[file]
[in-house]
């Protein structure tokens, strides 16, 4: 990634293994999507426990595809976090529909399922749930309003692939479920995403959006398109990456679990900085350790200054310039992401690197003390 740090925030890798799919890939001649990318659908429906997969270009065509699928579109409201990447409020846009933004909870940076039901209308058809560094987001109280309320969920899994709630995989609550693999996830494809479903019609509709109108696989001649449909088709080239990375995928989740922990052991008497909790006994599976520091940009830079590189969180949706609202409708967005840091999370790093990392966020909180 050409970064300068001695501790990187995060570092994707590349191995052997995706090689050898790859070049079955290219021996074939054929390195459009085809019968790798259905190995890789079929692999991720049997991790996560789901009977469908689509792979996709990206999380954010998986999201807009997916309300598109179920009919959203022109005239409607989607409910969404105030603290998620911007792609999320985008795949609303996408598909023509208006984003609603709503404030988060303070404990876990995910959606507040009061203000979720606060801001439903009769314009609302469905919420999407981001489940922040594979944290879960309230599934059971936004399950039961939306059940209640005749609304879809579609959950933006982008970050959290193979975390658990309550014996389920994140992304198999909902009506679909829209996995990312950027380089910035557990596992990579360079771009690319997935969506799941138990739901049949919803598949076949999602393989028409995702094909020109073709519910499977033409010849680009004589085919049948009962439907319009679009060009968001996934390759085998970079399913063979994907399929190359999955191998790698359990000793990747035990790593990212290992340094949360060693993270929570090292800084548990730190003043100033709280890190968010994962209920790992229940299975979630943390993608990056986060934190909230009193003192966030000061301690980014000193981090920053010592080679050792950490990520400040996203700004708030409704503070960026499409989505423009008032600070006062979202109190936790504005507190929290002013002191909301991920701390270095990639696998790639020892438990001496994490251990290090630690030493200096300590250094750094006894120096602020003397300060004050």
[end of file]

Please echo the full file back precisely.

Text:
[in-house]
């Protein structure tokens, strides 16, 4: 990634293994999507426990595809976090529909399922749930309003692939479920995403959006398109990456679990900085350790200054310039992401690197003390 740090925030890798799919890939001649990318659908429906997969270009065509699928579109409201990447409020846009933004909870940076039901209308058809560094987001109280309320969920899994709630995989609550693999996830494809479903019609509709109108696989001649449909088709080239990375995928989740922990052991008497909790006994599976520091940009830079590189969180949706609202409708967005840091999370790093990392966020909180 050409970064300068001695501790990187995060570092994707590349191995052997995706090689050898790859070049079955290219021996074939054929390195459009085809019968790798259905190995890789079929692999991720049997991790996560789901009977469908689509792979996709990206999380954010998986999201807009997916309300598109179920009919959203022109005239409607989607409910969404105030603290998620911007792609999320985008795949609303996408598909023509208006984003609603709503404030988060303070404990876990995910959606507040009061203000979720606060801001439903009769314009609302469905919420999407981001489940922040594979944290879960309230599934059971936004399950039961939306059940209640005749609304879809579609959950933006982008970050959290193979975390658990309550014996389920994140992304198999909902009506679909829209996995990312950027380089910035557990596992990579360079771009690319997935969506799941138990739901049949919803598949076949999602393989028409995702094909020109073709519910499977033409010849680009004589085919049948009962439907319009679009060009968001996934390759085998970079399913063979994907399929190359999955191998790698359990000793990747035990790593990212290992340094949360060693993270929570090292800084548990730190003043100033709280890190968010994962209920790992229940299975979630943390993608990056986060934190909230009193003192966030000061301690980014000193981090920053010592080679050792950490990520400040996203700004708030409704503070960026499409989505423009008032600070006062979202109190936790504005507190929290002013002191909301991920701390270095990639696998790639020892438990001496994490251990290090630690030493200096300590250094750094006894120096602020003397300060004050």